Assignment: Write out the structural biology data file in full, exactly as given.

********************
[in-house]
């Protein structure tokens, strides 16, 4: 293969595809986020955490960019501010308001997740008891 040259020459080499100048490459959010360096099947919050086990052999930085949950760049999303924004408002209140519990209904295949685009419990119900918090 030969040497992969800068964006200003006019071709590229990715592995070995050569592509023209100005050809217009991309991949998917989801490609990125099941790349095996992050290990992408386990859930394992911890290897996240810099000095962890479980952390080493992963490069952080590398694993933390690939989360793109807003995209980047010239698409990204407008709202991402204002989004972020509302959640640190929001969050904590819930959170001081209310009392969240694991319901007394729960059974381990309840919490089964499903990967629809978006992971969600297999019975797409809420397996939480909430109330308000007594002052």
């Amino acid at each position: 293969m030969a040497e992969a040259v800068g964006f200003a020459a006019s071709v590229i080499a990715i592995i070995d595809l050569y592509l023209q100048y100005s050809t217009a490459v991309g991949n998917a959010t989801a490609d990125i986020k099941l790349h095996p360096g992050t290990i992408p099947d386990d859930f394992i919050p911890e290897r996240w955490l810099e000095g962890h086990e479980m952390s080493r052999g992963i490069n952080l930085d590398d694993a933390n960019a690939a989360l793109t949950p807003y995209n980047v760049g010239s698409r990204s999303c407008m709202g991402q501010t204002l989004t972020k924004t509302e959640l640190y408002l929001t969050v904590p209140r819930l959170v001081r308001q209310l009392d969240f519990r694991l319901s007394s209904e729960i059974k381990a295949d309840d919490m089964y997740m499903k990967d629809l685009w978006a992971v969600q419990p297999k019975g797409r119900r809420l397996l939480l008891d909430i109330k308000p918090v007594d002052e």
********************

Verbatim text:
[in-house]
């Protein structure tokens, strides 16, 4: 293969595809986020955490960019501010308001997740008891 040259020459080499100048490459959010360096099947919050086990052999930085949950760049999303924004408002209140519990209904295949685009419990119900918090 030969040497992969800068964006200003006019071709590229990715592995070995050569592509023209100005050809217009991309991949998917989801490609990125099941790349095996992050290990992408386990859930394992911890290897996240810099000095962890479980952390080493992963490069952080590398694993933390690939989360793109807003995209980047010239698409990204407008709202991402204002989004972020509302959640640190929001969050904590819930959170001081209310009392969240694991319901007394729960059974381990309840919490089964499903990967629809978006992971969600297999019975797409809420397996939480909430109330308000007594002052």
């Amino acid at each position: 293969m030969a040497e992969a040259v800068g964006f200003a020459a006019s071709v590229i080499a990715i592995i070995d595809l050569y592509l023209q100048y100005s050809t217009a490459v991309g991949n998917a959010t989801a490609d990125i986020k099941l790349h095996p360096g992050t290990i992408p099947d386990d859930f394992i919050p911890e290897r996240w955490l810099e000095g962890h086990e479980m952390s080493r052999g992963i490069n952080l930085d590398d694993a933390n960019a690939a989360l793109t949950p807003y995209n980047v760049g010239s698409r990204s999303c407008m709202g991402q501010t204002l989004t972020k924004t509302e959640l640190y408002l929001t969050v904590p209140r819930l959170v001081r308001q209310l009392d969240f519990r694991l319901s007394s209904e729960i059974k381990a295949d309840d919490m089964y997740m499903k990967d629809l685009w978006a992971v969600q419990p297999k019975g797409r119900r809420l397996l939480l008891d909430i109330k308000p918090v007594d002052e």